Ocean Park Chamber now has 100 members, looks to future

The Ocean Park Area Chamber of Commerce is working hard to expand their duties as their membership has reached the "magic" 100 mark. The chamber is planning a new "Beach to Bay Trail," several festivals and manning their office on Bay Avenue on a more regular basis. KEVIN HEIMBIGNER photo

OCEAN PARK - Ocean Park Area Chamber of Commerce (OPACC) has reached 100 - one hundred members that is - in a community that was started by the Methodists in 1883 as a camping and retreat area.

The rapidly growing north end of the Long Beach Peninsula has breathed new life into Ocean Park commerce and the Chamber's interesting and dynamic efforts reflect this positive increase.

According to OPACC President, Sue Madsen of the Bank of the Pacific, the Chamber offices will soon be open more often and more consistent upgrading of available information will be provided visitors and locals alike.

The OPACC is in the early stages of developing the Beach to Bay Trail that will go east from the Ocean Park Beach Approach along Bay Avenue, then turn north on Sandridge Road to a place above 270th street. A bicycle trail and sidewalks will be available when the project is completed. Safety for cyclists, pedestrians and motorists will be improved upon and economic growth is seen as another advantage of the project.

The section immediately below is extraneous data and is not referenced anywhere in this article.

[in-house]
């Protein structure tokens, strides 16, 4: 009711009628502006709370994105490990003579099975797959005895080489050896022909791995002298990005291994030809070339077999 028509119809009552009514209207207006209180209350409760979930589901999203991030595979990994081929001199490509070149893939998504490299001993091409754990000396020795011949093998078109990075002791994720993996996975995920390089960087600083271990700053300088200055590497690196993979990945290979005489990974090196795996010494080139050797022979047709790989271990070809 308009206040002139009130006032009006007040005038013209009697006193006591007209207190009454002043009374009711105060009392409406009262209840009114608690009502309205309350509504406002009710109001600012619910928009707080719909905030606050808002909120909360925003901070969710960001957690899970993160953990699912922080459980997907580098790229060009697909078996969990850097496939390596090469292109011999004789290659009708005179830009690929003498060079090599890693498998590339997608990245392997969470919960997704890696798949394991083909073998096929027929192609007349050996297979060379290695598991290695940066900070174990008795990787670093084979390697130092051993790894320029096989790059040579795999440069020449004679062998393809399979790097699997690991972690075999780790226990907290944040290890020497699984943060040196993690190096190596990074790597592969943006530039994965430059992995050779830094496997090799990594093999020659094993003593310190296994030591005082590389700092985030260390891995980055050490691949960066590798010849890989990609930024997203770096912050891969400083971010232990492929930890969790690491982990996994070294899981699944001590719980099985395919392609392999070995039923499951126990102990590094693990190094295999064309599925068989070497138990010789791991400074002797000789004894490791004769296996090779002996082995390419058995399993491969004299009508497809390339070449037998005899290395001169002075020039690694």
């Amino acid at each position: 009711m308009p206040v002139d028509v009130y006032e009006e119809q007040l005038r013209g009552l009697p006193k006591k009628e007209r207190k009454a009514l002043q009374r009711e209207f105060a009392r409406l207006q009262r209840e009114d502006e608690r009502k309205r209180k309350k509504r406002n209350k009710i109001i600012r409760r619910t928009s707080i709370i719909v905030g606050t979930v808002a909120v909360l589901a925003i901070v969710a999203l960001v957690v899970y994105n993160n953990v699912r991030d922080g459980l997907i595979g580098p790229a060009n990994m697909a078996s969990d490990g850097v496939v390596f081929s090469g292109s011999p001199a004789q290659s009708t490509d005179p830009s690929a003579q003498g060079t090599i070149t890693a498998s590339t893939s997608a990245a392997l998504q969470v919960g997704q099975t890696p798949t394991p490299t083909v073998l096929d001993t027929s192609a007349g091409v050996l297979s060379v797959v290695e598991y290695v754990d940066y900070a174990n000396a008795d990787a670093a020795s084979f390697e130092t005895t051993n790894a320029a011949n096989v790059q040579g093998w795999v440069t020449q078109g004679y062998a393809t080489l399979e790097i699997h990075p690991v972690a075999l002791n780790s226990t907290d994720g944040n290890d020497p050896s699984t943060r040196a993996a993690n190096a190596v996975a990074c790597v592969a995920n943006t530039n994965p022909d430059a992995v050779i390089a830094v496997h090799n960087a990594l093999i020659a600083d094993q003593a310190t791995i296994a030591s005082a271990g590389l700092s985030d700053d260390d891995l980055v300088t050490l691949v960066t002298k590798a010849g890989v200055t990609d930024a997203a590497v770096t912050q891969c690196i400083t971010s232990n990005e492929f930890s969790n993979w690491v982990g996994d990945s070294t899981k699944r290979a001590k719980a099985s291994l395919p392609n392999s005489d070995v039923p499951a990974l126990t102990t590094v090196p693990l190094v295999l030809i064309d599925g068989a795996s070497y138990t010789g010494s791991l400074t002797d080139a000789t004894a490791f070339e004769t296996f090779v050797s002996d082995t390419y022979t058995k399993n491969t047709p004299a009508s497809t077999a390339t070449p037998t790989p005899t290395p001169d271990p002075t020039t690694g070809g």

OPACC's Web site, www.opwa.com, was set up largely by efforts from Ocean Park Resort owner, Curt Stevens, and features a plethora of information about the Peninsula's north end activities. "Curt (Stevens) has done a great deal of work on our website and has received only a heart-felt thank you in return," Madsen said.

The Web site features information on fun things to do for free (or nearly free), links to local merchant Web sites, facts on the Ocean Park Walking Trail, and a schedule of Ocean Park and Peninsula events throughout the upcoming year.

There is also a directory of OPACC members and associate members, links to local weather, and interesting synopses of local histories of Ocean Park, Nahcotta, Klipsan Beach and Oysterville. Area maps, snapshots of local activities, and tips on how to relocate to Ocean Park are included in the Web site.

Madsen had praise for the efforts of Stevens and for volunteer members of the Senior Center who used to man the OPACC office until the new Senior Center area opened in Klipsan.

"Of course Jack Downer was the grandfather of Ocean Park. He had many ideas and was a visionary about the economic development of Ocean Park," Madsen related.

Membership is $50 per year in OPACC and many non-voting associate members are also involved because "they are interested in the development of the area," according Madsen. Distribution of motel taxes from north end establishments will for the first time be used to defray costs of the OPACC office operations, according to Madsen.

OPACC is in the process of hiring someone to man the chamber office several days a week. Madsen said she is looking for someone who knows the area, has a strong ability to communicate, and is computer literate to fulfill communication needs via email. Interested parties should apply at The Bank.

OPACC efforts to enhance and expand growth on the north end of the Long Beach Peninsula appear to be forging ahead as the community continues to change from a fishing-based economy to one that relies on tourism and recreation.

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